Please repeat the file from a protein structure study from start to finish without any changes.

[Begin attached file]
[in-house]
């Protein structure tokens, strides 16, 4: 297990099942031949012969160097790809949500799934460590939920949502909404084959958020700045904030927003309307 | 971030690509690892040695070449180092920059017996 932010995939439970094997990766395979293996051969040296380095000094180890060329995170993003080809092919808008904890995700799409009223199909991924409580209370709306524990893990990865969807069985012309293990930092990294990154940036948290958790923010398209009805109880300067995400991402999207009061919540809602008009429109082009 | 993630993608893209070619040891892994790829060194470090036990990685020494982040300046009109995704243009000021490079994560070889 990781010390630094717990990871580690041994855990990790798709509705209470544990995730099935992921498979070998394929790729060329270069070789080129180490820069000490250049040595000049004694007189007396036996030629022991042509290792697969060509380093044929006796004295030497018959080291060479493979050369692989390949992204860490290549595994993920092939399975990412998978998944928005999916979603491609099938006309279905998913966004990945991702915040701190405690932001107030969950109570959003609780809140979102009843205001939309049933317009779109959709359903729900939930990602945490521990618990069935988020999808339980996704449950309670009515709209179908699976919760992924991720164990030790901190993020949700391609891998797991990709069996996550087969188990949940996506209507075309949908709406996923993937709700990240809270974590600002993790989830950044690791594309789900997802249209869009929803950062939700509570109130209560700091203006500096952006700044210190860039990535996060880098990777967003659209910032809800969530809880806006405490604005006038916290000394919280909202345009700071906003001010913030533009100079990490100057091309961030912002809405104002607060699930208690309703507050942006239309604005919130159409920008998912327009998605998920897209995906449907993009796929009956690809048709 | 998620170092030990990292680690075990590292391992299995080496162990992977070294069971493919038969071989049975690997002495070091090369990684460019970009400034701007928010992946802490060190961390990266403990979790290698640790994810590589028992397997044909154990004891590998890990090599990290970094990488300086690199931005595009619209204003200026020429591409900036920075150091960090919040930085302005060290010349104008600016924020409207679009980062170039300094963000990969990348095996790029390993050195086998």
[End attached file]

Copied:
[in-house]
């Protein structure tokens, strides 16, 4: 297990099942031949012969160097790809949500799934460590939920949502909404084959958020700045904030927003309307 | 971030690509690892040695070449180092920059017996 932010995939439970094997990766395979293996051969040296380095000094180890060329995170993003080809092919808008904890995700799409009223199909991924409580209370709306524990893990990865969807069985012309293990930092990294990154940036948290958790923010398209009805109880300067995400991402999207009061919540809602008009429109082009 | 993630993608893209070619040891892994790829060194470090036990990685020494982040300046009109995704243009000021490079994560070889 990781010390630094717990990871580690041994855990990790798709509705209470544990995730099935992921498979070998394929790729060329270069070789080129180490820069000490250049040595000049004694007189007396036996030629022991042509290792697969060509380093044929006796004295030497018959080291060479493979050369692989390949992204860490290549595994993920092939399975990412998978998944928005999916979603491609099938006309279905998913966004990945991702915040701190405690932001107030969950109570959003609780809140979102009843205001939309049933317009779109959709359903729900939930990602945490521990618990069935988020999808339980996704449950309670009515709209179908699976919760992924991720164990030790901190993020949700391609891998797991990709069996996550087969188990949940996506209507075309949908709406996923993937709700990240809270974590600002993790989830950044690791594309789900997802249209869009929803950062939700509570109130209560700091203006500096952006700044210190860039990535996060880098990777967003659209910032809800969530809880806006405490604005006038916290000394919280909202345009700071906003001010913030533009100079990490100057091309961030912002809405104002607060699930208690309703507050942006239309604005919130159409920008998912327009998605998920897209995906449907993009796929009956690809048709 | 998620170092030990990292680690075990590292391992299995080496162990992977070294069971493919038969071989049975690997002495070091090369990684460019970009400034701007928010992946802490060190961390990266403990979790290698640790994810590589028992397997044909154990004891590998890990090599990290970094990488300086690199931005595009619209204003200026020429591409900036920075150091960090919040930085302005060290010349104008600016924020409207679009980062170039300094963000990969990348095996790029390993050195086998």